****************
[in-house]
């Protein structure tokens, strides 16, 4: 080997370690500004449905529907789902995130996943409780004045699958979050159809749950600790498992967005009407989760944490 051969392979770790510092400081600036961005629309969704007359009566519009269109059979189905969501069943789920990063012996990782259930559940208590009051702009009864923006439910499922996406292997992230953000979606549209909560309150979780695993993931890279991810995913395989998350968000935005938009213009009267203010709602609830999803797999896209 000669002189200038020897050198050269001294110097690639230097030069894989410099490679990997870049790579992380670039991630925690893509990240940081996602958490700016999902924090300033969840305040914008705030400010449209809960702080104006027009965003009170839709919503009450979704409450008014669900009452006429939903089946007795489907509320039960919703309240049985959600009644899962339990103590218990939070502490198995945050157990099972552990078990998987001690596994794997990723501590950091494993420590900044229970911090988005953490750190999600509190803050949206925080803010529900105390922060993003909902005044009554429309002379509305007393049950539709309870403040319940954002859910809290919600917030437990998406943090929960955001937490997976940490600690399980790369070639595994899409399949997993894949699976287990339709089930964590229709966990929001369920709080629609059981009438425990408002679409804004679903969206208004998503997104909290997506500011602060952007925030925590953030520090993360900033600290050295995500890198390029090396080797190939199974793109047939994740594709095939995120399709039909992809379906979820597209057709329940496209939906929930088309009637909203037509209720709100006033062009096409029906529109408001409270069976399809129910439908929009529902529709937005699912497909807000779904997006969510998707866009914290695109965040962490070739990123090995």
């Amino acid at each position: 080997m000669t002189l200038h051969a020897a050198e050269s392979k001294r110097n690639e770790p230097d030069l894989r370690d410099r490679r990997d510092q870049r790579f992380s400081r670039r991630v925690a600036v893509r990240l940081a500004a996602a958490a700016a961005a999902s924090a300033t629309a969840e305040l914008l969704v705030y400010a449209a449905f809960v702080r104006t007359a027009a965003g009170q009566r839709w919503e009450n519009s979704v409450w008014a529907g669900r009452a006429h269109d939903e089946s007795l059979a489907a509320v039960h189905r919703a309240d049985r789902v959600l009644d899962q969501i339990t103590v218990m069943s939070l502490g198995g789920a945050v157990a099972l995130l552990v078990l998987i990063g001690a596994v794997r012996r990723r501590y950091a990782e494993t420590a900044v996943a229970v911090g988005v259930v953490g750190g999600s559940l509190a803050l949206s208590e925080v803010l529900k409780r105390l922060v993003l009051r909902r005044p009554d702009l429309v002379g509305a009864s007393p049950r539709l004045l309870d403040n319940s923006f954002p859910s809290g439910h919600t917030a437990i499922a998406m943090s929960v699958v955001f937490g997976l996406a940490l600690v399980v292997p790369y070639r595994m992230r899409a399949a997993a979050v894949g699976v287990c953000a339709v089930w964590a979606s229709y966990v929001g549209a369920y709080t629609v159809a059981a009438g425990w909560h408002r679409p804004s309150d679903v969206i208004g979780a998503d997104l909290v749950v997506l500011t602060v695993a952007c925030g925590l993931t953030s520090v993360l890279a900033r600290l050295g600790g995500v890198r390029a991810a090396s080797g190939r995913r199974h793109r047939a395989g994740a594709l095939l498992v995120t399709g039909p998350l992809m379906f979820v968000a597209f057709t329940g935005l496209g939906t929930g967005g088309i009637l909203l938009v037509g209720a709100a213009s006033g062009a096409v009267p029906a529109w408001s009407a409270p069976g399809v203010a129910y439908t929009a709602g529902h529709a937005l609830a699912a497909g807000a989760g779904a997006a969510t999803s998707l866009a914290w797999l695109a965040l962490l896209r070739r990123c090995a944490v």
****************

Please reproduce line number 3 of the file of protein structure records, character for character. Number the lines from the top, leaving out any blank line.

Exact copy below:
């Amino acid at each position: 080997m000669t002189l200038h051969a020897a050198e050269s392979k001294r110097n690639e770790p230097d030069l894989r370690d410099r490679r990997d510092q870049r790579f992380s400081r670039r991630v925690a600036v893509r990240l940081a500004a996602a958490a700016a961005a999902s924090a300033t629309a969840e305040l914008l969704v705030y400010a449209a449905f809960v702080r104006t007359a027009a965003g009170q009566r839709w919503e009450n519009s979704v409450w008014a529907g669900r009452a006429h269109d939903e089946s007795l059979a489907a509320v039960h189905r919703a309240d049985r789902v959600l009644d899962q969501i339990t103590v218990m069943s939070l502490g198995g789920a945050v157990a099972l995130l552990v078990l998987i990063g001690a596994v794997r012996r990723r501590y950091a990782e494993t420590a900044v996943a229970v911090g988005v259930v953490g750190g999600s559940l509190a803050l949206s208590e925080v803010l529900k409780r105390l922060v993003l009051r909902r005044p009554d702009l429309v002379g509305a009864s007393p049950r539709l004045l309870d403040n319940s923006f954002p859910s809290g439910h919600t917030a437990i499922a998406m943090s929960v699958v955001f937490g997976l996406a940490l600690v399980v292997p790369y070639r595994m992230r899409a399949a997993a979050v894949g699976v287990c953000a339709v089930w964590a979606s229709y966990v929001g549209a369920y709080t629609v159809a059981a009438g425990w909560h408002r679409p804004s309150d679903v969206i208004g979780a998503d997104l909290v749950v997506l500011t602060v695993a952007c925030g925590l993931t953030s520090v993360l890279a900033r600290l050295g600790g995500v890198r390029a991810a090396s080797g190939r995913r199974h793109r047939a395989g994740a594709l095939l498992v995120t399709g039909p998350l992809m379906f979820v968000a597209f057709t329940g935005l496209g939906t929930g967005g088309i009637l909203l938009v037509g209720a709100a213009s006033g062009a096409v009267p029906a529109w408001s009407a409270p069976g399809v203010a129910y439908t929009a709602g529902h529709a937005l609830a699912a497909g807000a989760g779904a997006a969510t999803s998707l866009a914290w797999l695109a965040l962490l896209r070739r990123c090995a944490v």